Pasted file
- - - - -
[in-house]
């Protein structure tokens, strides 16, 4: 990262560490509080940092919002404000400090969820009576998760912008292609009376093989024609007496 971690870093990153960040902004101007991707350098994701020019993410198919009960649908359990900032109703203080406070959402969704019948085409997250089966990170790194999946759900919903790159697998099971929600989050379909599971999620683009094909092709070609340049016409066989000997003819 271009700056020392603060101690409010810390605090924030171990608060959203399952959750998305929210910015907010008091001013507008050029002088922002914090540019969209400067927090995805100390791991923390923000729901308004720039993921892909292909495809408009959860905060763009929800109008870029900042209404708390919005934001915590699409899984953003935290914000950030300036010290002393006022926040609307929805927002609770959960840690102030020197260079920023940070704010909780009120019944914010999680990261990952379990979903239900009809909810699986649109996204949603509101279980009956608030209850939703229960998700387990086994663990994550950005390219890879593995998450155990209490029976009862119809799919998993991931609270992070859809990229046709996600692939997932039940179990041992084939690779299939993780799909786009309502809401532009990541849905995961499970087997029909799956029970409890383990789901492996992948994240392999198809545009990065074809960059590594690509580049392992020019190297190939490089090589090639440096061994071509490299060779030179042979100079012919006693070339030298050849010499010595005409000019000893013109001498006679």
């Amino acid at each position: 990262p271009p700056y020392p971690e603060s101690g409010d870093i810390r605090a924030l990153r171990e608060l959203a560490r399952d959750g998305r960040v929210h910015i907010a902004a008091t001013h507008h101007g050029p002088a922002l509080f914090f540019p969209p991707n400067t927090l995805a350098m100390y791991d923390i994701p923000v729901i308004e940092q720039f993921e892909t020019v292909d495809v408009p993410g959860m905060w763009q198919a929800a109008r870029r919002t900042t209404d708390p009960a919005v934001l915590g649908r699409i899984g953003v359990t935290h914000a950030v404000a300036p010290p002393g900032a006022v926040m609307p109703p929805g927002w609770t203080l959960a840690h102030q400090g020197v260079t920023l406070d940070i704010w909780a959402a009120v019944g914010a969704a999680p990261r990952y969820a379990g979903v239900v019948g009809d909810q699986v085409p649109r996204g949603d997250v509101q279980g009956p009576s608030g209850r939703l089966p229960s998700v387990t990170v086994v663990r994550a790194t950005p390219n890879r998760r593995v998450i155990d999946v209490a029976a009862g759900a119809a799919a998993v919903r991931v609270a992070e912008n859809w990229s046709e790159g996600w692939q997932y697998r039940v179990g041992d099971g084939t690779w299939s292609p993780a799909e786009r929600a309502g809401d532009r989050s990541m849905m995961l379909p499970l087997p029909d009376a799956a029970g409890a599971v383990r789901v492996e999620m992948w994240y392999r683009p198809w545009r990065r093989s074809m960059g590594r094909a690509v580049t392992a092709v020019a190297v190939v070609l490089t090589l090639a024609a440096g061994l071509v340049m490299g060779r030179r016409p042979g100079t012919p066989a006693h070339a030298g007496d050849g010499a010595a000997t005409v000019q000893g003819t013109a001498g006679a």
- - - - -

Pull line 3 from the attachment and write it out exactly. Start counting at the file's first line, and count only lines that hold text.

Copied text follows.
């Amino acid at each position: 990262p271009p700056y020392p971690e603060s101690g409010d870093i810390r605090a924030l990153r171990e608060l959203a560490r399952d959750g998305r960040v929210h910015i907010a902004a008091t001013h507008h101007g050029p002088a922002l509080f914090f540019p969209p991707n400067t927090l995805a350098m100390y791991d923390i994701p923000v729901i308004e940092q720039f993921e892909t020019v292909d495809v408009p993410g959860m905060w763009q198919a929800a109008r870029r919002t900042t209404d708390p009960a919005v934001l915590g649908r699409i899984g953003v359990t935290h914000a950030v404000a300036p010290p002393g900032a006022v926040m609307p109703p929805g927002w609770t203080l959960a840690h102030q400090g020197v260079t920023l406070d940070i704010w909780a959402a009120v019944g914010a969704a999680p990261r990952y969820a379990g979903v239900v019948g009809d909810q699986v085409p649109r996204g949603d997250v509101q279980g009956p009576s608030g209850r939703l089966p229960s998700v387990t990170v086994v663990r994550a790194t950005p390219n890879r998760r593995v998450i155990d999946v209490a029976a009862g759900a119809a799919a998993v919903r991931v609270a992070e912008n859809w990229s046709e790159g996600w692939q997932y697998r039940v179990g041992d099971g084939t690779w299939s292609p993780a799909e786009r929600a309502g809401d532009r989050s990541m849905m995961l379909p499970l087997p029909d009376a799956a029970g409890a599971v383990r789901v492996e999620m992948w994240y392999r683009p198809w545009r990065r093989s074809m960059g590594r094909a690509v580049t392992a092709v020019a190297v190939v070609l490089t090589l090639a024609a440096g061994l071509v340049m490299g060779r030179r016409p042979g100079t012919p066989a006693h070339a030298g007496d050849g010499a010595a000997t005409v000019q000893g003819t013109a001498g006679a």